Saudi Arabia has “a handful of days” to explain the fate of missing dissident Jamal Khashoggi, Secretary of State Mike Pompeo said while returning from meetings in the region.
“It’s reasonable to give them a handful of days more to complete it so they get it right, so that it’s thorough and complete,” Pompeo told reporters while traveling in Brussels. “I had a chance to speak to Jamal’s fiancee. Sooner is better than later for everyone.”
Pompeo flew to Saudi Arabia and Turkey this week, amid a clamor of outrage over the disappearance and reportedly gruesome murder of Khashoggi, a Washington Post columnist and U.S. resident. He was last seen entering a Saudi consulate in Istanbul, Turkey, and reports from Turkish press saying he was tortured and murdered while collecting marriage documents sparked an international crisis.
“I’m convinced that the Saudis understand that America is taking this seriously and I am hopeful that the Saudis take this as seriously as they indicated to me yesterday that they would,” Pompeo said. “Time will certainly tell; we’ll get to see the investigation, and we’ll see the results of it.”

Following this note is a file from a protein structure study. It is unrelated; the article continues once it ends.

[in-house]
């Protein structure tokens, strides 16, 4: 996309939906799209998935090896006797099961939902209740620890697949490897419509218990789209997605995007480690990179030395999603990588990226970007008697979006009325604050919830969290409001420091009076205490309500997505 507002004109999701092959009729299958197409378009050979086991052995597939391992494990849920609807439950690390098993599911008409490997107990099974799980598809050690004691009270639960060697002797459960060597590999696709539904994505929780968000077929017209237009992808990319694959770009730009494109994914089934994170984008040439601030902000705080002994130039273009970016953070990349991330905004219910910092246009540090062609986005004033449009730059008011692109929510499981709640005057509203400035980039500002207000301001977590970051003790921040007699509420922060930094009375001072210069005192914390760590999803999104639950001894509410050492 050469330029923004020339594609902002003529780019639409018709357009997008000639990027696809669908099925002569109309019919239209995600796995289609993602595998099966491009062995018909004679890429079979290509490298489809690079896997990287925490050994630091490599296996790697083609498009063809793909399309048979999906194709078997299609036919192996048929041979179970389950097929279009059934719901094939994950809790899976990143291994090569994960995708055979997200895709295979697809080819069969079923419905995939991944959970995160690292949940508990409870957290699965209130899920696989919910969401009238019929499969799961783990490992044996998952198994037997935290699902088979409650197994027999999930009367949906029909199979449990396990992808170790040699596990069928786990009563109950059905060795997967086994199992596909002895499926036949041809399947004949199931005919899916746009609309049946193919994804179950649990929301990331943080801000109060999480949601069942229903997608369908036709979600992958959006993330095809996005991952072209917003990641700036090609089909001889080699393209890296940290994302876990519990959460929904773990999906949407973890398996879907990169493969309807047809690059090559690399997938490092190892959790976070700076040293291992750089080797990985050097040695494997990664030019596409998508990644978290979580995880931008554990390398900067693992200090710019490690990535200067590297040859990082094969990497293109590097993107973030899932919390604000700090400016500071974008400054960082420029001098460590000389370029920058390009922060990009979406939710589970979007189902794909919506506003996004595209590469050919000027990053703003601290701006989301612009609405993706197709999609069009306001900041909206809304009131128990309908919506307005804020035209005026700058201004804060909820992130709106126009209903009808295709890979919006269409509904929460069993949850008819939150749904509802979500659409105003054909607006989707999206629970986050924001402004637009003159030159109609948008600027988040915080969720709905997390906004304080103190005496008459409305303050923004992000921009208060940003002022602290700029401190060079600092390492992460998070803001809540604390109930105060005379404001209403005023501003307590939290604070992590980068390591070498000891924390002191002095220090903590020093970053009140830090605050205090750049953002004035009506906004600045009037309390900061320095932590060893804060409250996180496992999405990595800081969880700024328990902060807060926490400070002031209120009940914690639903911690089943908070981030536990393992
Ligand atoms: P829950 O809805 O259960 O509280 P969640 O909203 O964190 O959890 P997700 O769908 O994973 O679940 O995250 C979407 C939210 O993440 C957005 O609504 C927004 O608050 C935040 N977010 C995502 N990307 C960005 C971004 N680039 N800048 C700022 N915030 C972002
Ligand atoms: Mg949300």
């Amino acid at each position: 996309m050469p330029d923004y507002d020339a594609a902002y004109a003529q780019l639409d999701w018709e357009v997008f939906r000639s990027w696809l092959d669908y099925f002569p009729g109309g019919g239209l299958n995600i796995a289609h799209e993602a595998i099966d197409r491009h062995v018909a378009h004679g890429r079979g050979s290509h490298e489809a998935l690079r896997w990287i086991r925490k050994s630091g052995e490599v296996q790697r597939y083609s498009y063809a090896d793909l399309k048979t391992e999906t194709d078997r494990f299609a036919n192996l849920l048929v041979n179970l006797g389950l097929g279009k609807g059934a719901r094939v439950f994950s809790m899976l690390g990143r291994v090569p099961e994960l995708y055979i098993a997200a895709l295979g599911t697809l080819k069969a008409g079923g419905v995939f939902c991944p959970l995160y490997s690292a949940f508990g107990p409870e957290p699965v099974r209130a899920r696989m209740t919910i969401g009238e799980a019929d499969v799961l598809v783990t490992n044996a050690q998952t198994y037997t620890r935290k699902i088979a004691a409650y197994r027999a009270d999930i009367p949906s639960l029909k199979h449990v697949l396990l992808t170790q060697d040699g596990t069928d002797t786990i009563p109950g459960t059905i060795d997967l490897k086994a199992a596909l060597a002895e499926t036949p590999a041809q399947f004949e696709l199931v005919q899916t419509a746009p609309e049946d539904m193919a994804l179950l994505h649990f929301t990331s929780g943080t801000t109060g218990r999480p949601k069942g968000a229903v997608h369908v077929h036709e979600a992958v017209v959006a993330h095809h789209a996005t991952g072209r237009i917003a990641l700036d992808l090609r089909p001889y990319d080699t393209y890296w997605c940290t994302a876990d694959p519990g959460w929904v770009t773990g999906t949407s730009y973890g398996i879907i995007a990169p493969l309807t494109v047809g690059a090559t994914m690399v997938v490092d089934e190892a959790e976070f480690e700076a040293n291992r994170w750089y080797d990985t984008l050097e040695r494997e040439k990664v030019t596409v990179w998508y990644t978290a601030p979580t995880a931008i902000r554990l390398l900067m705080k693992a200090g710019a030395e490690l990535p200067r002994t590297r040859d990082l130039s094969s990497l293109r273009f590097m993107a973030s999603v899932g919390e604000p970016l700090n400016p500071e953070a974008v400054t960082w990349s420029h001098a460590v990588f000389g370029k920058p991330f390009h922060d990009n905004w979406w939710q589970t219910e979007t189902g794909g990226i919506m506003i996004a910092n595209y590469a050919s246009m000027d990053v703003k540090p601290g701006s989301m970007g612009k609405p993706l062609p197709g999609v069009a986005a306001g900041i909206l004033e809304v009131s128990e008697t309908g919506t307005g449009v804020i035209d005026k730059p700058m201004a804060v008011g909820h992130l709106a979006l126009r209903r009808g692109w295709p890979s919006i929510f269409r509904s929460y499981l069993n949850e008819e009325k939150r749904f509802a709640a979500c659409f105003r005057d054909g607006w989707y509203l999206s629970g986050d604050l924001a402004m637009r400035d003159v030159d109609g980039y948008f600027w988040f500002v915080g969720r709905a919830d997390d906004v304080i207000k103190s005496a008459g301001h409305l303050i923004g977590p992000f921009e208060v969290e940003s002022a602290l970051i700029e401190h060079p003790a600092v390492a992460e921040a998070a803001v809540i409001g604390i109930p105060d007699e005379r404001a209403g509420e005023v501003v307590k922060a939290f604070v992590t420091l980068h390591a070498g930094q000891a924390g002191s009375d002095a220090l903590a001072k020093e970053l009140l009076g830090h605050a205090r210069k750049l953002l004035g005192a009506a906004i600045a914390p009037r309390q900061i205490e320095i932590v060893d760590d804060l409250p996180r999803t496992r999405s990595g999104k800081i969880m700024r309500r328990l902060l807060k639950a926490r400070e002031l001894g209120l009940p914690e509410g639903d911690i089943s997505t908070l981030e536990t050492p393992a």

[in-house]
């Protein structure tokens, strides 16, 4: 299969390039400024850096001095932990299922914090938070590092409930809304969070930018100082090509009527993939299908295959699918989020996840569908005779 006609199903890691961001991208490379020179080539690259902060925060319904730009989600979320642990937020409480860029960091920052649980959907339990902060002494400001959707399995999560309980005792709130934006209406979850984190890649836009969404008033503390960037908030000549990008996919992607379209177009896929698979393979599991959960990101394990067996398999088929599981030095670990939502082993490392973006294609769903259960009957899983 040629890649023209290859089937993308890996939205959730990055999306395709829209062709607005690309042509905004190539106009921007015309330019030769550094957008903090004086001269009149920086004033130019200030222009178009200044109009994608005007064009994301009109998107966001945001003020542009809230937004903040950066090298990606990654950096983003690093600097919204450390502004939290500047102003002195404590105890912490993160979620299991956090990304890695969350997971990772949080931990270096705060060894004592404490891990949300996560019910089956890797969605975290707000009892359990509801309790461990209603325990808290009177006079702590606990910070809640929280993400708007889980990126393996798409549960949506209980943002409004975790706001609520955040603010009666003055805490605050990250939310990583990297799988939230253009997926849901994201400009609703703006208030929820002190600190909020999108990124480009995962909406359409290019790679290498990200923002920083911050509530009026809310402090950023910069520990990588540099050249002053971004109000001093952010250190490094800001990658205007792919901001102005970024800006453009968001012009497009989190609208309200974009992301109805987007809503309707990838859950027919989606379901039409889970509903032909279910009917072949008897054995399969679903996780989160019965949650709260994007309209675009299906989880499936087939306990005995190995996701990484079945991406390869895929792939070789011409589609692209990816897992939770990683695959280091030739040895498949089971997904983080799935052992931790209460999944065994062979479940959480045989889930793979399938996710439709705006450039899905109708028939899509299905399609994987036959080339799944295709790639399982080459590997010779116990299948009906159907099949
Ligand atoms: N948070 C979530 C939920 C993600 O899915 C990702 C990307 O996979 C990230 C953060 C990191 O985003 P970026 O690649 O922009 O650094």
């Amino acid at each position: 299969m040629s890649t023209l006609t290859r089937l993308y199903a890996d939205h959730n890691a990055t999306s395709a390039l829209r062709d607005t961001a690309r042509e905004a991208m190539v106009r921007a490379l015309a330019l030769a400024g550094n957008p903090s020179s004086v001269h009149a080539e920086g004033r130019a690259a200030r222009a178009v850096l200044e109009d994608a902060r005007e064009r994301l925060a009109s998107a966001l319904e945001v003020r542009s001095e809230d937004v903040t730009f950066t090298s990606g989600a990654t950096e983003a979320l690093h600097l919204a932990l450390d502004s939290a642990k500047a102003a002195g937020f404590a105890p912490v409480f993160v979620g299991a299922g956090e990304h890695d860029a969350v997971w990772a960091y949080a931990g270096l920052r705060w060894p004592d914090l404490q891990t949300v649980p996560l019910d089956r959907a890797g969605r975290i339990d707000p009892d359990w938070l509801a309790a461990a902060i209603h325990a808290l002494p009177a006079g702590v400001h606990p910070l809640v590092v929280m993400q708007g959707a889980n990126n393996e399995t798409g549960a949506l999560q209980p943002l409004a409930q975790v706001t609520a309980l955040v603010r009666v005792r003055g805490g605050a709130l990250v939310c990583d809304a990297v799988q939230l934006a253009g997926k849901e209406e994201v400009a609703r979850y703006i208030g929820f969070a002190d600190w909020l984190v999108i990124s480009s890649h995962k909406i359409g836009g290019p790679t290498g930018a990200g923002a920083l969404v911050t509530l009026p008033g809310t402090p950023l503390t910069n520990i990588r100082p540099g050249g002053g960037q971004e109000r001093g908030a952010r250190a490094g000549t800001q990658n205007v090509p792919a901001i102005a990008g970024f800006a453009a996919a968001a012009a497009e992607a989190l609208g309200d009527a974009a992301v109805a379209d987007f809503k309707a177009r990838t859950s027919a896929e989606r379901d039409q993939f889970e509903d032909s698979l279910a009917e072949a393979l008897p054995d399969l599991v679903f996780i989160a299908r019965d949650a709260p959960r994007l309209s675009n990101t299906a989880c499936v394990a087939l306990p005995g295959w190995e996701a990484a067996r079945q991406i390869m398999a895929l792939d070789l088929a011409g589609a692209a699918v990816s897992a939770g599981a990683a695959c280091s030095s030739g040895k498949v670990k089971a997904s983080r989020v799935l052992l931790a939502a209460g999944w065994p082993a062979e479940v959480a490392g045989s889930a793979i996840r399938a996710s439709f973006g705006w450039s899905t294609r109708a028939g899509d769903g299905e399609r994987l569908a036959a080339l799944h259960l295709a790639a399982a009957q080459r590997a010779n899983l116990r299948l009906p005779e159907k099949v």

[Recordings: Jamal Khashoggi's fingers cut off, then beheaded, dismembered]
Khashoggi’s disappearance already has provoked senior Senate lawmakers in both parties to initiate an investigation into sanctioning top Saudi officials for human rights abuses. That alone would be among the most serious punishments imposed in the history of the U.S.-Saudi alliance, but the extent of President Trump’s cooperation with Saudi Arabia to counter Iran means American policymakers have more leverage but also more dependence on the oil-rich monarchy.
“I could go on about places where the Saudis and the Americans are working together,” Pompeo emphasized on Wednesday. “Those are important elements of the U.S. national policy that ... are in Americans’ best interests. We just need to make sure that we are mindful of that as we approach decisions that the United States Government will take when we learn all of the facts associated with whatever may have taken place.”
But the nature of the crime alleged in the Khashoggi case, including the use of a bone saw to cut off his fingers and then behead him in a diplomatic office, even has Republican lawmakers comparing his case to some of the most provocative Iranian threats.
“There are many things that we know about the Saudi regime that we have not approved of, and the president's of both parties, on the whole, have tried to maintain a good relationship,” Senate Majority Leader Mitch McConnell, R-Ky., told reporters Wednesday, according to CNN. “This particular incident, is going to really challenge that."